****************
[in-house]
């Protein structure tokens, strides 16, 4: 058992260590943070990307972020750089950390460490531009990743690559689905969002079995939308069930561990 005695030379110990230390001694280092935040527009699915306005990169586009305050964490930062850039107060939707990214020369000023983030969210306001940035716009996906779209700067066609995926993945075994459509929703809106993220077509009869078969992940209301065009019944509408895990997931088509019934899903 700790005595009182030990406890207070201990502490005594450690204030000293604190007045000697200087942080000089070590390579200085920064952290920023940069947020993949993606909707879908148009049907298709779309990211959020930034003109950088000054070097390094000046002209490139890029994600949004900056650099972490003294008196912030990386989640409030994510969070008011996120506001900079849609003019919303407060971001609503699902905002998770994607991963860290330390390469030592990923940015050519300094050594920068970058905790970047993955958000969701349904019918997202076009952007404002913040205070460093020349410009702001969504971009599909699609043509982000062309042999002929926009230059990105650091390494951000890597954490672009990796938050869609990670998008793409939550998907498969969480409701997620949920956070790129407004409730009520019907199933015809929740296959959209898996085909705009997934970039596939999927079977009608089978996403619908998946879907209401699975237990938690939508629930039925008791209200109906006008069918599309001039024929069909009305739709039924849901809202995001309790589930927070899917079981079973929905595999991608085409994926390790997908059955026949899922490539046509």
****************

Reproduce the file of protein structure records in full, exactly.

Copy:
[in-house]
């Protein structure tokens, strides 16, 4: 058992260590943070990307972020750089950390460490531009990743690559689905969002079995939308069930561990 005695030379110990230390001694280092935040527009699915306005990169586009305050964490930062850039107060939707990214020369000023983030969210306001940035716009996906779209700067066609995926993945075994459509929703809106993220077509009869078969992940209301065009019944509408895990997931088509019934899903 700790005595009182030990406890207070201990502490005594450690204030000293604190007045000697200087942080000089070590390579200085920064952290920023940069947020993949993606909707879908148009049907298709779309990211959020930034003109950088000054070097390094000046002209490139890029994600949004900056650099972490003294008196912030990386989640409030994510969070008011996120506001900079849609003019919303407060971001609503699902905002998770994607991963860290330390390469030592990923940015050519300094050594920068970058905790970047993955958000969701349904019918997202076009952007404002913040205070460093020349410009702001969504971009599909699609043509982000062309042999002929926009230059990105650091390494951000890597954490672009990796938050869609990670998008793409939550998907498969969480409701997620949920956070790129407004409730009520019907199933015809929740296959959209898996085909705009997934970039596939999927079977009608089978996403619908998946879907209401699975237990938690939508629930039925008791209200109906006008069918599309001039024929069909009305739709039924849901809202995001309790589930927070899917079981079973929905595999991608085409994926390790997908059955026949899922490539046509």